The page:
- Published: Tuesday, 26 April 2016 09:07
Why ‘718’? For the answer you have to look much further back in time, because it references the petite, race-winning 718 RSK, and the 718 RS 60 Spyder that evolved from that car in the 1960s. Like the Boxster, those lightweight cars were powered by a horizontally-opposed (also known as ‘boxer’) four-cylinder engine, mounted just ahead of the rear axle.
Every model up to the most recent type 981 since the launch of the first type 986 Boxster has been powered by a naturally-aspirated flat-six. Like the type 991.2 911 that sees service of a biturbo 3.0-litre flat-six (from the naturally-aspirated 3.6- and 3.8-litre flat-sixes), the 718 Boxster has been rebooted and features a downsized 2.0-litre for the regular Boxster and 2.5-litre for the Boxster S, both in a flat-four flavour.
We see what Porsche is trying to do by appending ‘718’ to the Boxster’s nomenclature, but ‘718’ doesn’t quite roll off our tongues in the same way as ‘911’, which has enjoyed over 50 years of wearing it in. Newcomer model snobs and those not really clued into cars tend to regard models like the Cayman and Boxster as ‘entry-level’ and/or in the case of the latter, ‘girlie’ cars, especially when compared to any 911.
The 718 Boxster S is lower, wider and decidedly more purposeful-looking than its predecessor, and could never be accused of looking girly. The rear has been restyled to give the car a stronger presence, and has an accent strip with ‘Porsche’ stamped authoritatively between the tail-lights.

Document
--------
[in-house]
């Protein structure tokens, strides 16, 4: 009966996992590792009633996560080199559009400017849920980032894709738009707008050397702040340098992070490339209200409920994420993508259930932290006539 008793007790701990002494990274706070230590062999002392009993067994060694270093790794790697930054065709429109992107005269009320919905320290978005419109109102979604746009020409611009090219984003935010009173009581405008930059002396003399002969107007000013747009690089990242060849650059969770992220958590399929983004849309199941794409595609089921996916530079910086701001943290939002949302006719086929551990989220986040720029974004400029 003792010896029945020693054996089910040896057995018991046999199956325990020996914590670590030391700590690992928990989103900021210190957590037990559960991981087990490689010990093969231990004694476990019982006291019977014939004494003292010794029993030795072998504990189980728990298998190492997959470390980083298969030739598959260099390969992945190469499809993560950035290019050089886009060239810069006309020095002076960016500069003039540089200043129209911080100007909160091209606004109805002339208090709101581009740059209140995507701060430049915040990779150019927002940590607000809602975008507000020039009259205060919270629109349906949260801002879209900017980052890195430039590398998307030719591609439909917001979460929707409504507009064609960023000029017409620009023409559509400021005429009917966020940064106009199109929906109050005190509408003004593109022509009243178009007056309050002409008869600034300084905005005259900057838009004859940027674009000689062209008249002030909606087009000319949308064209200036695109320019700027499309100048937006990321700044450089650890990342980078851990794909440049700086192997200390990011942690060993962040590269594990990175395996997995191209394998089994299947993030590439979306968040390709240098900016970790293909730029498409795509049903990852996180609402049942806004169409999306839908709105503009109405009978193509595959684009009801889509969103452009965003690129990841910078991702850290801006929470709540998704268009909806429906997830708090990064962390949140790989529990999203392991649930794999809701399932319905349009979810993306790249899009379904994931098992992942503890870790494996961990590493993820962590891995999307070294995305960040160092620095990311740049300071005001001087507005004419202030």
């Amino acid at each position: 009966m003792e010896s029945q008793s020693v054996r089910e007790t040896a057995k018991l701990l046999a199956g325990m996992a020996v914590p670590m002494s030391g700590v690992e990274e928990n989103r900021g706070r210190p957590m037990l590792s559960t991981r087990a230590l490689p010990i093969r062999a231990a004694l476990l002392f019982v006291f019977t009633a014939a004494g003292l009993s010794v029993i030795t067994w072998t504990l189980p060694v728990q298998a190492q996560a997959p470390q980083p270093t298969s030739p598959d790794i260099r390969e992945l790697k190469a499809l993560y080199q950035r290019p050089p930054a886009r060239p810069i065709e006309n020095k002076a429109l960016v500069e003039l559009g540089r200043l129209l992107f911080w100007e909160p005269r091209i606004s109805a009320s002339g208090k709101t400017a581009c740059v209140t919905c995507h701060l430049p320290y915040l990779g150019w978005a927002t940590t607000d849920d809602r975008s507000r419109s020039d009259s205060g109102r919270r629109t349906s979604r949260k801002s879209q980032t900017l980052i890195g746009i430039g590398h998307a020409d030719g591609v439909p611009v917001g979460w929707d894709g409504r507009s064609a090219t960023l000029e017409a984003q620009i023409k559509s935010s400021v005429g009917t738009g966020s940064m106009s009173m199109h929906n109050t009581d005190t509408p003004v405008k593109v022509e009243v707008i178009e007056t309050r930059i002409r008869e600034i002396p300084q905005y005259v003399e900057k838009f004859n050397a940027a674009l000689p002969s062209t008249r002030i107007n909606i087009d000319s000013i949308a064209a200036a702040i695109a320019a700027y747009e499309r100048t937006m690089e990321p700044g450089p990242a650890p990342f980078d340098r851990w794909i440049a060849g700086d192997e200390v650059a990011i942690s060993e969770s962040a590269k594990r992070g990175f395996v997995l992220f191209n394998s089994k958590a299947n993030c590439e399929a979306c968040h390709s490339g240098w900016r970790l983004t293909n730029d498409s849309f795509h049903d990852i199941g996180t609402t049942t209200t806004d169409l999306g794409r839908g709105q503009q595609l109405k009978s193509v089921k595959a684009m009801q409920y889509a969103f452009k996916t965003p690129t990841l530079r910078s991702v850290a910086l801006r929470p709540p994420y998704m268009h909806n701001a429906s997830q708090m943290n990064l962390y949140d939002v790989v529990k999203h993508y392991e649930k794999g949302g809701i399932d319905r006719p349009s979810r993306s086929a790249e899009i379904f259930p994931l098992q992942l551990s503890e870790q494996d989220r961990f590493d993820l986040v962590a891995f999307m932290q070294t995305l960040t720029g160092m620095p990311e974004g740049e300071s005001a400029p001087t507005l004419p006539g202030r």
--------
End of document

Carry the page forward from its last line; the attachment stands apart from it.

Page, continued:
The Boxster S 350hp power output entails a gain of 35hp, and all that oomph means the 100km/h sprint from standstill comes up in just 4.2 seconds, but that’s with the PDK gearbox and optional Sport Chrono package (to unlock the Sport+ mode). A key point lies in the power delivery of the S’s engine, as its turbo features VTG (variable turbine geometry), just like the 911 Turbo (and that’s with a big ‘T’, as opposed to the regular biturbo Carrera models). This helps it to spool up eagerly from under 2000rpm, and the engine will happily pull to its 7500rpm redline without the breathlessness further up the rev-band that accompanies some turbocharged engines. Truth be told, we found the 718 Boxster S to combine the best of both the turbocharged, as well as naturally-aspirated worlds. As you twirl the steering wheel enthusiastically, the engine works with you all the way to the redline, with the smooth power delivery of a naturally-aspirated engine.
Like the new 911, the 718 has a selector knob on the steering wheel to toggle between drive modes. On cars with the optional Sport Chrono package, it comes with a Sport Response button. Press it and you get a 20-second boost of maximum power, which makes for imperious overtaking. With its newfound performance, the Boxster S also features beefed up brakes that are adapted from the 911 Carrera, and the chassis has been tweaked to give it even sharper handling with added stability.
In a straight-line, there are certainly faster cars but the reality is, not many are quite as engaging. The drive is invigorating, since the balance of the mid-rear configuration is more natural to man-handle around the corners. The pace is fast, but not frenetic, thanks to the engine’s broad band of turbo-thumping performance, so one can gamely keep the engine on boil nat-asp style. This is a scarcely contested segment since the last convincing rival was probably the Z4 M Coupe/Roadster – nothing else comes quite as close to offering the same blend of visceral performance with premium appointments. In fact, at this price point it has practically no competitors. For now, literally nothing comes close to the new Boxsters.
Porsche 718 Boxster S
Engine 2,497cc, 24V, flat-6, turbocharged
Power 350bhp at 6500rpm
Torque 420Nm at 1900-4500rpm
Gearbox 7-speed dual-clutch
Top Speed 285km/h
0-100km/h 4.2 seconds (Sport+)
Fuel efficiency 7.3L/100km
Price from S$316,588 w/o COE
Availability H1 2016